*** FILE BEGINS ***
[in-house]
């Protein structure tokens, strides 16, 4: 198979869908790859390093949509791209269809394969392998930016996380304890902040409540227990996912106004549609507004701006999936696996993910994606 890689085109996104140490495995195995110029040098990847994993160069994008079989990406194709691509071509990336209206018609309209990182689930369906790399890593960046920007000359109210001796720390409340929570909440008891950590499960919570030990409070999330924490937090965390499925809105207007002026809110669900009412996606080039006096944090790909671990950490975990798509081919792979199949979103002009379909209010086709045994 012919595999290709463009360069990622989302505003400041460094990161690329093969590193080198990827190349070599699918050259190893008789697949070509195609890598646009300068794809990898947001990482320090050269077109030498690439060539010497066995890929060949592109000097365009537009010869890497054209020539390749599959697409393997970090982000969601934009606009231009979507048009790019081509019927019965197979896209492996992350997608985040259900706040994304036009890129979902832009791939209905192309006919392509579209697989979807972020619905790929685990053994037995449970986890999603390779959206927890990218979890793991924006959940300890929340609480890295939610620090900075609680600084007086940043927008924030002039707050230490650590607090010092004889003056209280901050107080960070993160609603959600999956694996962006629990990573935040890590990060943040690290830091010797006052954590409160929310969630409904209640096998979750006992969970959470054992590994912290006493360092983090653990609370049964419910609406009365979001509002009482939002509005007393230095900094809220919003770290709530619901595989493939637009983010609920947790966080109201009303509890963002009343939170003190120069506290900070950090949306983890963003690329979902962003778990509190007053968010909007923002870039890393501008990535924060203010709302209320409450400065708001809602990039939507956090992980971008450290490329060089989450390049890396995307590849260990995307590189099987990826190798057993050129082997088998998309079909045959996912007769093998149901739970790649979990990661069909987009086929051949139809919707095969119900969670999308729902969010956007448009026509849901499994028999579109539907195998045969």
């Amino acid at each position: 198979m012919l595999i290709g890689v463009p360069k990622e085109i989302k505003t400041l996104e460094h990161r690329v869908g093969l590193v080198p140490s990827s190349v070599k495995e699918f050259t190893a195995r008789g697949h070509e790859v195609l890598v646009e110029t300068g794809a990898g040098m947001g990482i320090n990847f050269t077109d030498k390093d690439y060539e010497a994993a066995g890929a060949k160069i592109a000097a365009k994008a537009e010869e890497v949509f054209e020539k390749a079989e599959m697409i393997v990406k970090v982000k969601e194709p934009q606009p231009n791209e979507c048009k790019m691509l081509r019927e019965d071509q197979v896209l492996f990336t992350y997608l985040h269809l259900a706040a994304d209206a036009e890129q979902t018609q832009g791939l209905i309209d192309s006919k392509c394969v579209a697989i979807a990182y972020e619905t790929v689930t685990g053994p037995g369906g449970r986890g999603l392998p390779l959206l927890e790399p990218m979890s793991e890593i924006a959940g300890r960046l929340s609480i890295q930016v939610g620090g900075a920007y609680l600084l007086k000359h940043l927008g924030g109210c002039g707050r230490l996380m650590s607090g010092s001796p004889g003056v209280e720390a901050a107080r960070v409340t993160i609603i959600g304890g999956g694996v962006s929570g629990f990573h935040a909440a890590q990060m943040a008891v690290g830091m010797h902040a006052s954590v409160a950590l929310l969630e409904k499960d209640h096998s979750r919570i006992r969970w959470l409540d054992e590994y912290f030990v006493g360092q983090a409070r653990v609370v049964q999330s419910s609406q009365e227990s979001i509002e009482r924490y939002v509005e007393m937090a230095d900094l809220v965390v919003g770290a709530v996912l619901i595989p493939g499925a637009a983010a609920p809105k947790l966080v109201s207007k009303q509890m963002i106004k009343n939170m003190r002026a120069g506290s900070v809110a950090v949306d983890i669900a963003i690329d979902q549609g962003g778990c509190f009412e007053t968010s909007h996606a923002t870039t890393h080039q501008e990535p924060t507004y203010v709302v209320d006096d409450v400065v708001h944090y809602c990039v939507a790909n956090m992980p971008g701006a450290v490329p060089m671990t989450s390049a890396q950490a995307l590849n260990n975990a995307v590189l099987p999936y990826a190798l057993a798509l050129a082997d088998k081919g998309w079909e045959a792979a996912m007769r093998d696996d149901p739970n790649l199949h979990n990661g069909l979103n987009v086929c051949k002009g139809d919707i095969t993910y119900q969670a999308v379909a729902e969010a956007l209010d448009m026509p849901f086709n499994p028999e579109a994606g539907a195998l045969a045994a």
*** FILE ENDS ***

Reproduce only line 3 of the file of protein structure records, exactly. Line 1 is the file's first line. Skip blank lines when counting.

């Amino acid at each position: 198979m012919l595999i290709g890689v463009p360069k990622e085109i989302k505003t400041l996104e460094h990161r690329v869908g093969l590193v080198p140490s990827s190349v070599k495995e699918f050259t190893a195995r008789g697949h070509e790859v195609l890598v646009e110029t300068g794809a990898g040098m947001g990482i320090n990847f050269t077109d030498k390093d690439y060539e010497a994993a066995g890929a060949k160069i592109a000097a365009k994008a537009e010869e890497v949509f054209e020539k390749a079989e599959m697409i393997v990406k970090v982000k969601e194709p934009q606009p231009n791209e979507c048009k790019m691509l081509r019927e019965d071509q197979v896209l492996f990336t992350y997608l985040h269809l259900a706040a994304d209206a036009e890129q979902t018609q832009g791939l209905i309209d192309s006919k392509c394969v579209a697989i979807a990182y972020e619905t790929v689930t685990g053994p037995g369906g449970r986890g999603l392998p390779l959206l927890e790399p990218m979890s793991e890593i924006a959940g300890r960046l929340s609480i890295q930016v939610g620090g900075a920007y609680l600084l007086k000359h940043l927008g924030g109210c002039g707050r230490l996380m650590s607090g010092s001796p004889g003056v209280e720390a901050a107080r960070v409340t993160i609603i959600g304890g999956g694996v962006s929570g629990f990573h935040a909440a890590q990060m943040a008891v690290g830091m010797h902040a006052s954590v409160a950590l929310l969630e409904k499960d209640h096998s979750r919570i006992r969970w959470l409540d054992e590994y912290f030990v006493g360092q983090a409070r653990v609370v049964q999330s419910s609406q009365e227990s979001i509002e009482r924490y939002v509005e007393m937090a230095d900094l809220v965390v919003g770290a709530v996912l619901i595989p493939g499925a637009a983010a609920p809105k947790l966080v109201s207007k009303q509890m963002i106004k009343n939170m003190r002026a120069g506290s900070v809110a950090v949306d983890i669900a963003i690329d979902q549609g962003g778990c509190f009412e007053t968010s909007h996606a923002t870039t890393h080039q501008e990535p924060t507004y203010v709302v209320d006096d409450v400065v708001h944090y809602c990039v939507a790909n956090m992980p971008g701006a450290v490329p060089m671990t989450s390049a890396q950490a995307l590849n260990n975990a995307v590189l099987p999936y990826a190798l057993a798509l050129a082997d088998k081919g998309w079909e045959a792979a996912m007769r093998d696996d149901p739970n790649l199949h979990n990661g069909l979103n987009v086929c051949k002009g139809d919707i095969t993910y119900q969670a999308v379909a729902e969010a956007l209010d448009m026509p849901f086709n499994p028999e579109a994606g539907a195998l045969a045994a």